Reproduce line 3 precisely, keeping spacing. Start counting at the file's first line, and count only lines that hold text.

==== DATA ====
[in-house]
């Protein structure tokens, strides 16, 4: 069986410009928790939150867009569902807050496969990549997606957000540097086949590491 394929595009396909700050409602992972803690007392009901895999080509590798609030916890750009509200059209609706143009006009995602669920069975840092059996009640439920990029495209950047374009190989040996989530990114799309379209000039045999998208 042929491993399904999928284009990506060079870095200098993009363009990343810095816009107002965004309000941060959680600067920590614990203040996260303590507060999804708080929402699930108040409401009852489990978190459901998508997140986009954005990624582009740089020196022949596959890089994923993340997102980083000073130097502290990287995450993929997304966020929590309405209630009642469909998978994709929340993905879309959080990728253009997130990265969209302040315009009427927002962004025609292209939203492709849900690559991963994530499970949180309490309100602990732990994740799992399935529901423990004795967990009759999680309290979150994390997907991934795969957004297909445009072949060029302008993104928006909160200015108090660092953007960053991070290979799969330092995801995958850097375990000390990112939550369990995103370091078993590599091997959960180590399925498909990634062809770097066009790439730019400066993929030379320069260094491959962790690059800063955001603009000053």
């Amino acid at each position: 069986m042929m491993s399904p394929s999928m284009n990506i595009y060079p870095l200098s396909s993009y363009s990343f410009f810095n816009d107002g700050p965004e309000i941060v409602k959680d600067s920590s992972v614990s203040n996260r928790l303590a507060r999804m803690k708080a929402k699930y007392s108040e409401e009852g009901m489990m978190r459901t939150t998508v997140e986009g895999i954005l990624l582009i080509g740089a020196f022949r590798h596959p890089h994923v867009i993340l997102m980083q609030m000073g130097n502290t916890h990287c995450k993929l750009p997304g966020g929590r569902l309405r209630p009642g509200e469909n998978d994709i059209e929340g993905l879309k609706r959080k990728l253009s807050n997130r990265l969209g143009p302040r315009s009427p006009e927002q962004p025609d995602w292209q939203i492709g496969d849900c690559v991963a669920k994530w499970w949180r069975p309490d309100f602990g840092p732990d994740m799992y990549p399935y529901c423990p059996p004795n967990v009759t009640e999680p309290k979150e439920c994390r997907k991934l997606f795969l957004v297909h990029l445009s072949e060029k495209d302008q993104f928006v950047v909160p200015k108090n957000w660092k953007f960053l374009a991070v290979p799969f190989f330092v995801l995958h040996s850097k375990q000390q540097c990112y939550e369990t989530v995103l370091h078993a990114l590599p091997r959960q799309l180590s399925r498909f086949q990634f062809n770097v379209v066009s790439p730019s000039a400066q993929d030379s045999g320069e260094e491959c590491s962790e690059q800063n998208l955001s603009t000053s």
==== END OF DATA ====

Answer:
């Amino acid at each position: 069986m042929m491993s399904p394929s999928m284009n990506i595009y060079p870095l200098s396909s993009y363009s990343f410009f810095n816009d107002g700050p965004e309000i941060v409602k959680d600067s920590s992972v614990s203040n996260r928790l303590a507060r999804m803690k708080a929402k699930y007392s108040e409401e009852g009901m489990m978190r459901t939150t998508v997140e986009g895999i954005l990624l582009i080509g740089a020196f022949r590798h596959p890089h994923v867009i993340l997102m980083q609030m000073g130097n502290t916890h990287c995450k993929l750009p997304g966020g929590r569902l309405r209630p009642g509200e469909n998978d994709i059209e929340g993905l879309k609706r959080k990728l253009s807050n997130r990265l969209g143009p302040r315009s009427p006009e927002q962004p025609d995602w292209q939203i492709g496969d849900c690559v991963a669920k994530w499970w949180r069975p309490d309100f602990g840092p732990d994740m799992y990549p399935y529901c423990p059996p004795n967990v009759t009640e999680p309290k979150e439920c994390r997907k991934l997606f795969l957004v297909h990029l445009s072949e060029k495209d302008q993104f928006v950047v909160p200015k108090n957000w660092k953007f960053l374009a991070v290979p799969f190989f330092v995801l995958h040996s850097k375990q000390q540097c990112y939550e369990t989530v995103l370091h078993a990114l590599p091997r959960q799309l180590s399925r498909f086949q990634f062809n770097v379209v066009s790439p730019s000039a400066q993929d030379s045999g320069e260094e491959c590491s962790e690059q800063n998208l955001s603009t000053s």